Share.

Opinion: Distortions can be fixed

0

The current political climate is proving brutal for everyone. Distortions are happening on both sides of the political spectrum. Learning to have constructive conversation with the “other side” rather than the divisive distorted banter relies on the average citizen being thoughtful of our words. Challenging distortions is not a call for political correctness.  Distortions offer dramatic effect but cannot offer the clarity necessary to see both sides of an issue. In his book “Feeling Good,” Dr. David Burns described a list of 11 Cognitive distortions (this link, healthypsych.com/psychology-tools-what-are-cognitive-distortions, provides a list of all cognitive distortions). The three distortions I see most often in my political discussions are:

  • All-or-nothing thinking – You see things in black-and-white categories.
  • Mental filter – You pick out a single, negative detail and dwell on it exclusively so that your vision of all reality becomes darkened.
  • Labeling – When someone else’s behavior rubs you the wrong way, you attach a negative label to him: “He’s a loser.”

Whether you are interacting on social media, reading an editorial or listening to a pundit, I believe it is imperative to our public discourse that we acknowledge when others are clouding the issues with these types of distortions. Allowing this type of thinking into political discourse feeds the anger and makes it easier to dismiss the humans on the other side. By acknowledging distortions, we could move our conversations to the richer details indicative of sound policy addressing the concerns of all citizens. Government policy should reflect a spectrum and not just one side. We need diversity in thought to make our communities strong and receptive. Let’s reclaim civility. Ask more questions. Listen more intently. Build our future together.

Dawn Lambert, a resident of Westfield, works at the Indiana University School of Nursing and recently was accepted into the Masters in Social Work program at IUPUI. You may write her at dawnlyn13@gmail.com.

Share.

Opinion: Distortions can be fixed

0

The current political climate is proving brutal for everyone. Distortions are happening on both sides of the political spectrum. Learning to have constructive conversation with the “other side” rather than the divisive distorted banter relies on the average citizen being thoughtful of our words. Challenging distortions is not a call for political correctness.  Distortions offer dramatic effect but cannot offer the clarity necessary to see both sides of an issue. In his book “Feeling Good,” Dr. David Burns described a list of 11 Cognitive distortions (this link, healthypsych.com/psychology-tools-what-are-cognitive-distortions, provides a list of all cognitive distortions). The three distortions I see most often in my political discussions are:

  • All-or-nothing thinking – You see things in black-and-white categories.
  • Mental filter – You pick out a single, negative detail and dwell on it exclusively so that your vision of all reality becomes darkened.
  • Labeling – When someone else’s behavior rubs you the wrong way, you attach a negative label to him: “He’s a loser.”

Whether you are interacting on social media, reading an editorial or listening to a pundit, I believe it is imperative to our public discourse that we acknowledge when others are clouding the issues with these types of distortions. Allowing this type of thinking into political discourse feeds the anger and makes it easier to dismiss the humans on the other side. By acknowledging distortions, we could move our conversations to the richer details indicative of sound policy addressing the concerns of all citizens. Government policy should reflect a spectrum and not just one side. We need diversity in thought to make our communities strong and receptive. Let’s reclaim civility. Ask more questions. Listen more intently. Build our future together.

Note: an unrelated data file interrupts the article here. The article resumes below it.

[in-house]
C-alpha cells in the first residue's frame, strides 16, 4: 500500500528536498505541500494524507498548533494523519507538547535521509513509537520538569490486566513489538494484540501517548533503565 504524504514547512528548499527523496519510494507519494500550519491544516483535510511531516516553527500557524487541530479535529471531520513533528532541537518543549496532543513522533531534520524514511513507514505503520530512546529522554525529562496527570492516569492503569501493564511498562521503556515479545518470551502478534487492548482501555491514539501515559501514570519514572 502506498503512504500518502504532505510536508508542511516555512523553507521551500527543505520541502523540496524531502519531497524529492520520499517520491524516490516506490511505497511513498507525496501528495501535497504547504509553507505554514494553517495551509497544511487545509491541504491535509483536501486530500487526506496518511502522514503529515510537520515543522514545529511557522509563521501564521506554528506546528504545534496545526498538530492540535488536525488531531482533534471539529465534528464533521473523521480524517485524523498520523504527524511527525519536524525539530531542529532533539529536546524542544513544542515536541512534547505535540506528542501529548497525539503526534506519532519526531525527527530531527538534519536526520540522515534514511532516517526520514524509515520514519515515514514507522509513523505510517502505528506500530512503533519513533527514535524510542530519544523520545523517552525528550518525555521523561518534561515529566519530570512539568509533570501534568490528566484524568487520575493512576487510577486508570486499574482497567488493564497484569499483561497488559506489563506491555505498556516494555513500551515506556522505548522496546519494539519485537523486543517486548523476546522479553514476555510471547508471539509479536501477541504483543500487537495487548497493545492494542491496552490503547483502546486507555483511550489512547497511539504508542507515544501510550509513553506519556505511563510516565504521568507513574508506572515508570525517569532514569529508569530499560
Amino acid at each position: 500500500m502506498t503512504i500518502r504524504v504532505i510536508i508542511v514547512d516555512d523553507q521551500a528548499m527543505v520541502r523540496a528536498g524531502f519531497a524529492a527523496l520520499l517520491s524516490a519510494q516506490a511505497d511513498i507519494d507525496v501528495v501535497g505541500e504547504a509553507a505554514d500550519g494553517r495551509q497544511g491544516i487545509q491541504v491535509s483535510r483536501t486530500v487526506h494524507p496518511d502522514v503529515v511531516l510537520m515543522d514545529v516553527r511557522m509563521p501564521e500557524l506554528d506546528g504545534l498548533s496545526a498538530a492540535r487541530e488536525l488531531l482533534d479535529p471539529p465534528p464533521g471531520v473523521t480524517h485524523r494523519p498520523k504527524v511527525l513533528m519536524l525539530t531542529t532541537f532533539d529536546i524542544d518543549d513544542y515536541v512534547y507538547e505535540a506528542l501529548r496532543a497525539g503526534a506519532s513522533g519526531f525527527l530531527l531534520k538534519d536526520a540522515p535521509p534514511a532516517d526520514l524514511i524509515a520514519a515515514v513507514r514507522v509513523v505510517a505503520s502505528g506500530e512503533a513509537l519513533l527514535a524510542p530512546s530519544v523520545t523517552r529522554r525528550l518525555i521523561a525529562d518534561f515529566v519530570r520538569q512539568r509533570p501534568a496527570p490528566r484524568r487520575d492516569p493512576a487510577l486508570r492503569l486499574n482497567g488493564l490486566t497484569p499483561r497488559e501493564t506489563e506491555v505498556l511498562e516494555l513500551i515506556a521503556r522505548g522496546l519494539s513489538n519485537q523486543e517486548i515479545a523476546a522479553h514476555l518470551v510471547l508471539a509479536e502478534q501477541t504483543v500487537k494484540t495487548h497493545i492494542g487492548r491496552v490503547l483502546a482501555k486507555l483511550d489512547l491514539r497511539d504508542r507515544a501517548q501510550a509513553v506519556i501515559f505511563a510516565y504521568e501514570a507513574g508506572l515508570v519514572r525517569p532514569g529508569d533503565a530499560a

Dawn Lambert, a resident of Westfield, works at the Indiana University School of Nursing and recently was accepted into the Masters in Social Work program at IUPUI. You may write her at dawnlyn13@gmail.com.

Share.

Opinion: Distortions can be fixed

0

The current political climate is proving brutal for everyone. Distortions are happening on both sides of the political spectrum. Learning to have constructive conversation with the “other side” rather than the divisive distorted banter relies on the average citizen being thoughtful of our words. Challenging distortions is not a call for political correctness.  Distortions offer dramatic effect but cannot offer the clarity necessary to see both sides of an issue. In his book “Feeling Good,” Dr. David Burns described a list of 11 Cognitive distortions (this link, healthypsych.com/psychology-tools-what-are-cognitive-distortions, provides a list of all cognitive distortions). The three distortions I see most often in my political discussions are:

  • All-or-nothing thinking – You see things in black-and-white categories.
  • Mental filter – You pick out a single, negative detail and dwell on it exclusively so that your vision of all reality becomes darkened.
  • Labeling – When someone else’s behavior rubs you the wrong way, you attach a negative label to him: “He’s a loser.”

Whether you are interacting on social media, reading an editorial or listening to a pundit, I believe it is imperative to our public discourse that we acknowledge when others are clouding the issues with these types of distortions. Allowing this type of thinking into political discourse feeds the anger and makes it easier to dismiss the humans on the other side. By acknowledging distortions, we could move our conversations to the richer details indicative of sound policy addressing the concerns of all citizens. Government policy should reflect a spectrum and not just one side. We need diversity in thought to make our communities strong and receptive. Let’s reclaim civility. Ask more questions. Listen more intently. Build our future together.

Dawn Lambert, a resident of Westfield, works at the Indiana University School of Nursing and recently was accepted into the Masters in Social Work program at IUPUI. You may write her at dawnlyn13@gmail.com.

Share.